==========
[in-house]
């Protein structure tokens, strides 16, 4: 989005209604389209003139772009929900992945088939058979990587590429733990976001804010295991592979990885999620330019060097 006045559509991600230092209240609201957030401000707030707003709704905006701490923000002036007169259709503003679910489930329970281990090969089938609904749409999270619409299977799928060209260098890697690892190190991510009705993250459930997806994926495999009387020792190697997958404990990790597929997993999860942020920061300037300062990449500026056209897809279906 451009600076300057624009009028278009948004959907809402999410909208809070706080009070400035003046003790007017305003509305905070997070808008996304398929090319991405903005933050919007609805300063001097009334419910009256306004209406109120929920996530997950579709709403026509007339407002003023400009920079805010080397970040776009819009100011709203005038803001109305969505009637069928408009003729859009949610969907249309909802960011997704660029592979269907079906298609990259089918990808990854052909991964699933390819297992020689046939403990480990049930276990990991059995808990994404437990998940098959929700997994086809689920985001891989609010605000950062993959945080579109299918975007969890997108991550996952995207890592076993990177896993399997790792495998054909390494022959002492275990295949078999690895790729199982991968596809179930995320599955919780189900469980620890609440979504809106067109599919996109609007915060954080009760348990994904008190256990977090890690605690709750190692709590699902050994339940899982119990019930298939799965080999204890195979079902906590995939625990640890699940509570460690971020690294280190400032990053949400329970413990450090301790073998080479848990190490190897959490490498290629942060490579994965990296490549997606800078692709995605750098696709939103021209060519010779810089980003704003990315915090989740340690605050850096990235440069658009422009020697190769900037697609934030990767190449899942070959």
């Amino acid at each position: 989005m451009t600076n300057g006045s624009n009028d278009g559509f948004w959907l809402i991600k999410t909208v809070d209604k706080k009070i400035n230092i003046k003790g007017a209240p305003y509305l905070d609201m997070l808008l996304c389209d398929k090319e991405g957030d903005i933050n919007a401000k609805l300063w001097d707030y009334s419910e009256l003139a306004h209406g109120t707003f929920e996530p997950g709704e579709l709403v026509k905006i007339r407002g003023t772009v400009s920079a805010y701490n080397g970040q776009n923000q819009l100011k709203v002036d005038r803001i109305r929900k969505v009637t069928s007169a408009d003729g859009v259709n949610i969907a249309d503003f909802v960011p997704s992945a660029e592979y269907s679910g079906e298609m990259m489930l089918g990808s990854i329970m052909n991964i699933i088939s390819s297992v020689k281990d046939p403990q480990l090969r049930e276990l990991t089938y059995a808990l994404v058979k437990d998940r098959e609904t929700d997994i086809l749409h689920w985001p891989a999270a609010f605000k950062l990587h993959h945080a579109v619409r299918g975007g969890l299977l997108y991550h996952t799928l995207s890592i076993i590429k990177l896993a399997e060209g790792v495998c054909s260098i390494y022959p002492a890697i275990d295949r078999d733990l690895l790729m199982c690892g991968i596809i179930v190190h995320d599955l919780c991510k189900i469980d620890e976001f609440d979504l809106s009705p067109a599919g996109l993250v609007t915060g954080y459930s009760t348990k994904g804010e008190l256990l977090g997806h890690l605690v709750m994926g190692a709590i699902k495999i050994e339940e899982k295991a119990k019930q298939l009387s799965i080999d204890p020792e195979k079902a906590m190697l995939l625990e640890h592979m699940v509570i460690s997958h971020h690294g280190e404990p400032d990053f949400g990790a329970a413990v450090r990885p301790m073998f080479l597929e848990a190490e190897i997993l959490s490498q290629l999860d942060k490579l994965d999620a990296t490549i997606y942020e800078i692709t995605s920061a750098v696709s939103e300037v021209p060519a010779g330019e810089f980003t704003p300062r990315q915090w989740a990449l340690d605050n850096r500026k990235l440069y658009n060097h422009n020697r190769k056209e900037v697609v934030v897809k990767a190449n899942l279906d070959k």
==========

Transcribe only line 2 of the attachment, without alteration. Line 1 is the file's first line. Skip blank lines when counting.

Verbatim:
């Protein structure tokens, strides 16, 4: 989005209604389209003139772009929900992945088939058979990587590429733990976001804010295991592979990885999620330019060097 006045559509991600230092209240609201957030401000707030707003709704905006701490923000002036007169259709503003679910489930329970281990090969089938609904749409999270619409299977799928060209260098890697690892190190991510009705993250459930997806994926495999009387020792190697997958404990990790597929997993999860942020920061300037300062990449500026056209897809279906 451009600076300057624009009028278009948004959907809402999410909208809070706080009070400035003046003790007017305003509305905070997070808008996304398929090319991405903005933050919007609805300063001097009334419910009256306004209406109120929920996530997950579709709403026509007339407002003023400009920079805010080397970040776009819009100011709203005038803001109305969505009637069928408009003729859009949610969907249309909802960011997704660029592979269907079906298609990259089918990808990854052909991964699933390819297992020689046939403990480990049930276990990991059995808990994404437990998940098959929700997994086809689920985001891989609010605000950062993959945080579109299918975007969890997108991550996952995207890592076993990177896993399997790792495998054909390494022959002492275990295949078999690895790729199982991968596809179930995320599955919780189900469980620890609440979504809106067109599919996109609007915060954080009760348990994904008190256990977090890690605690709750190692709590699902050994339940899982119990019930298939799965080999204890195979079902906590995939625990640890699940509570460690971020690294280190400032990053949400329970413990450090301790073998080479848990190490190897959490490498290629942060490579994965990296490549997606800078692709995605750098696709939103021209060519010779810089980003704003990315915090989740340690605050850096990235440069658009422009020697190769900037697609934030990767190449899942070959």